A British cancer patient yesterday described how she allowed herself to become the figurehead for a right-wing American campaign opposing the creation of an 'American NHS.'
Katie Brickell, 26, who has campaigned to raise awareness of cervical cancer since she was diagnosed with an "incurable" form of the disease three years ago, recorded a video telling Americans how she was "badly let down" by the British system.
In an interview with The Independent yesterday, Mrs Brickell said: "I have said my bit, it's up to the American people to draw their own conclusions now."
Mrs Brickell, first asked for a smear test at the age of 19 but was told she didn't need one until she was 20-years-old. A year later, when she returned to her doctor, she was told that the age had been raised to 25. At 23, she was diagnosed with an incurable cervical cancer.
The video, available on internet sites such as Youtube, was produced by Conservatives for Patients' Rights – a right-wing American group campaigning against President Obama's healthcare reforms.
In it, Mrs Brickell tells a reporter: "I feel that the National Health Service has let me down because I feel that if I had had a smear test when I had asked for one originally I wouldn't have gone through everything that I have been through now and I feel that them raising the age limit has pretty much signed my death warrant."
Yesterday she said she did not have any regrets about her comments: "I would not like to have to rely solely on the NHS. I honestly do not think that I would still be here today if I had not had private healthcare. On the other hand, I would not have been able to afford that if it weren't for my employer's insurance," she said. "I agreed to contribute to the debate. It is simply my own experience. I gave an interview and everything I said was truthful and subjective. I knew what their intention was when I did the interview and I was quite willing to be used as an example as to how the system doesn't always work."
She said she was now in remission but feared the cancer could still return. "I have had three clear scans in a row. The NHS staff do a wonderful job. But I would say to anybody in my situation now that if they had the money, they should go private.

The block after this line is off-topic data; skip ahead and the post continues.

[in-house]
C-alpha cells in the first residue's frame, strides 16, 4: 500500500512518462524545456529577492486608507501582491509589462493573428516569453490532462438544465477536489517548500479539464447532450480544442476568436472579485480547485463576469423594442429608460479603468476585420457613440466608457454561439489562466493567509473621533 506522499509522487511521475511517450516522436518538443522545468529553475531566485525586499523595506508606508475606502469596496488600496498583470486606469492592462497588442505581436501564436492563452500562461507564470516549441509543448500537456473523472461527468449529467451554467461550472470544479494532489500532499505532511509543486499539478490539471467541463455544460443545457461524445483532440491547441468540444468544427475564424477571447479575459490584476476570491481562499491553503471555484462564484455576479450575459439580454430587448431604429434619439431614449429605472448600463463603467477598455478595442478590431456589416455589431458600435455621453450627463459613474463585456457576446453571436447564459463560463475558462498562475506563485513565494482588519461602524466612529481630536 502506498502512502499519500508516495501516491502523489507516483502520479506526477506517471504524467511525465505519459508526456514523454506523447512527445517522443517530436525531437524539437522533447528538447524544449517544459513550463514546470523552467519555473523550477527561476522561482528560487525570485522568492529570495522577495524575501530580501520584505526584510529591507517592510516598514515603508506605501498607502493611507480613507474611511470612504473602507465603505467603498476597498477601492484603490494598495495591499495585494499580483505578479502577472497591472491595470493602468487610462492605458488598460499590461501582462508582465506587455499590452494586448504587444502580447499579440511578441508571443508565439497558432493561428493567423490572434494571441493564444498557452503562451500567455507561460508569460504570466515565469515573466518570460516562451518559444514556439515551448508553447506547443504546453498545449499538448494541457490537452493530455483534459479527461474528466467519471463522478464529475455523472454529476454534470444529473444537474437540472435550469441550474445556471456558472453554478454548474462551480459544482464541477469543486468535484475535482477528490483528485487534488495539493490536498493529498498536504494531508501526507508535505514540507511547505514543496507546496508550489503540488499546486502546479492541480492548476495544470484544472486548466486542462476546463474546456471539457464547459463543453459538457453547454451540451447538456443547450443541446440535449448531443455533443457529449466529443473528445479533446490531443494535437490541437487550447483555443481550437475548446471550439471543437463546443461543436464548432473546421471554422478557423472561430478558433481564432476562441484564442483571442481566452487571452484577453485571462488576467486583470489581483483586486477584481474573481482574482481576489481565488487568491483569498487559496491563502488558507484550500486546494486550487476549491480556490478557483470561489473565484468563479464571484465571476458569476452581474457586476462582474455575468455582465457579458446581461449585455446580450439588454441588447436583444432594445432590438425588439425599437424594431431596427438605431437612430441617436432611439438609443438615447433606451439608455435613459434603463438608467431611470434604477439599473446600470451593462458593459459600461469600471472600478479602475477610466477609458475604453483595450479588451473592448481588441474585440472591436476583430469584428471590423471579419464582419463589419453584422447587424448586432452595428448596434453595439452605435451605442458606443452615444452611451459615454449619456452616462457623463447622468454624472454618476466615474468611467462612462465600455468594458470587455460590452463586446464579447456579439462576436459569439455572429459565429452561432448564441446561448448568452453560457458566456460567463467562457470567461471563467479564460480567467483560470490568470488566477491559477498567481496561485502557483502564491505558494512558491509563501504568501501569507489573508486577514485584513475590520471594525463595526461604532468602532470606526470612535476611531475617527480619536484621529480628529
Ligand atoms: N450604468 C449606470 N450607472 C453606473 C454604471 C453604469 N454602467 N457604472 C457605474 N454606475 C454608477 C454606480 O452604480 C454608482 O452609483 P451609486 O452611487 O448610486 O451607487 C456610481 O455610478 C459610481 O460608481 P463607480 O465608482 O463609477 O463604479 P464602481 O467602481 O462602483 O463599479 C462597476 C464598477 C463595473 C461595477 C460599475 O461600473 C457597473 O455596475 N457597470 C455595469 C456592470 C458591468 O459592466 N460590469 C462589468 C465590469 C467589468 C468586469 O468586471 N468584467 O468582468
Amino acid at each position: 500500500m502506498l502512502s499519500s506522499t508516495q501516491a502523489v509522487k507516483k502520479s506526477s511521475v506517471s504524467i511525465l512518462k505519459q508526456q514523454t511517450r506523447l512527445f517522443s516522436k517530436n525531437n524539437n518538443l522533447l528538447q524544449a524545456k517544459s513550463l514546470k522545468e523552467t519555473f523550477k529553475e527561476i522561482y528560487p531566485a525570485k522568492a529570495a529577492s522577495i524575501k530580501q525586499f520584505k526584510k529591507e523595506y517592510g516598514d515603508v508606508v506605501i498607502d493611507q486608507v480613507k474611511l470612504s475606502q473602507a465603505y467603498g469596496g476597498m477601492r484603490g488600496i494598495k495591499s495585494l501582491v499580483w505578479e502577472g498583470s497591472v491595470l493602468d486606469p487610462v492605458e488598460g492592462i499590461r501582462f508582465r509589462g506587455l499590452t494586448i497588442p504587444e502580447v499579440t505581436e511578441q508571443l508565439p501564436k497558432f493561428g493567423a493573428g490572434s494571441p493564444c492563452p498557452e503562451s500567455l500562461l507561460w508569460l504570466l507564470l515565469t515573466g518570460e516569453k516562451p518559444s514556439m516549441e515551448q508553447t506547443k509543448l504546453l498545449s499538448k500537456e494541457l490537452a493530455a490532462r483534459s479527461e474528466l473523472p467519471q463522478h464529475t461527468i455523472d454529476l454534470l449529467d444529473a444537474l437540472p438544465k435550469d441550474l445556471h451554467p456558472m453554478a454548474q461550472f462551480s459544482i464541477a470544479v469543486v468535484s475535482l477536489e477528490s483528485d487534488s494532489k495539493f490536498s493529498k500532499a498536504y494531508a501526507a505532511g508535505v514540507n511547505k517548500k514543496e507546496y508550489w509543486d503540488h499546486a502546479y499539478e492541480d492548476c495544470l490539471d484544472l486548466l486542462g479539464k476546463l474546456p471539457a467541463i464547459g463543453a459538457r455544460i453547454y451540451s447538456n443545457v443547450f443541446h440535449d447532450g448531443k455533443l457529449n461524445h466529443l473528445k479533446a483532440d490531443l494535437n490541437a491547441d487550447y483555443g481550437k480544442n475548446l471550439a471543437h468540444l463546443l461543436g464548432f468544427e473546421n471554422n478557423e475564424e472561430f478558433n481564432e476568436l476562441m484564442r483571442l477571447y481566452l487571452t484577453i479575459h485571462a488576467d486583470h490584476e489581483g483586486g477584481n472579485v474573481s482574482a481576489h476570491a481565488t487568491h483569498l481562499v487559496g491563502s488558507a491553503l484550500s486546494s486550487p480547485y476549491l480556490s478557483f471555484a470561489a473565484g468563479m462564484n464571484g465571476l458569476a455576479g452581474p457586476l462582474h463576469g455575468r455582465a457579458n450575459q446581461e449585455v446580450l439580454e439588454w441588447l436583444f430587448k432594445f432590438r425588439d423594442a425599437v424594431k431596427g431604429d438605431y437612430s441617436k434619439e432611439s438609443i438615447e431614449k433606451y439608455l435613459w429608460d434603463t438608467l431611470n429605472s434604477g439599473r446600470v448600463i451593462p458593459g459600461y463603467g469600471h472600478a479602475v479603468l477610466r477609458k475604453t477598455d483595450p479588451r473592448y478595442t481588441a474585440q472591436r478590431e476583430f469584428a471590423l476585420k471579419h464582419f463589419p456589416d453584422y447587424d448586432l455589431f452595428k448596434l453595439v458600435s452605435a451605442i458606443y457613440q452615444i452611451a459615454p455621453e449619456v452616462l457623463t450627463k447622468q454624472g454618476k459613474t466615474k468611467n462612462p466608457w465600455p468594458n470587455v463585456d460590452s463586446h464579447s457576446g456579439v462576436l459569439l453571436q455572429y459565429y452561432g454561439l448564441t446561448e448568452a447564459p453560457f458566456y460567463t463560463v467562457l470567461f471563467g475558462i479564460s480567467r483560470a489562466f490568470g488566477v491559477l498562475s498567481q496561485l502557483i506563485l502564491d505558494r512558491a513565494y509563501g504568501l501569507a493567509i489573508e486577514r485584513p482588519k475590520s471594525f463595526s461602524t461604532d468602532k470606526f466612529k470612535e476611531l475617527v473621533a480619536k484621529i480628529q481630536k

"It is the Government which sets out the guidelines, not the nurses and the doctors on the front line," she said.
Mrs Brickell was given a dual course of drugs – two courses of drugs at a time – which she believes she would not have got on the NHS. "Trouble is, double the drugs is double the price," she said. "On the other hand, if it had been on the NHS I would have had to get a lot of clearance to get that level of care. On private, that just was not an issue. If I needed a scan, it was immediate. On the NHS, it was often a two or three-week wait." Katie also set up a Facebook group which she said has become "a forum for people to discuss cervical cancer." It now has nearly 100,000 members.
She said: "I have had women saying: 'I don't know what to do' or 'I don't have the money to go private.' It is not just a two-day thing and then you're clear. In the region of £100,000 has been spent on my own private healthcare," she added.
Mrs Brickell, who works for insurance firm Lloyds of London, said she would also like to have children with the embryos and eggs which were frozen before her hysterectomy. "We have five embryos and six eggs frozen. I only pay a nominal fee for their storage. If and when I am healthy enough to have children then I would consider it. If we ever have enough money, that is," she said.
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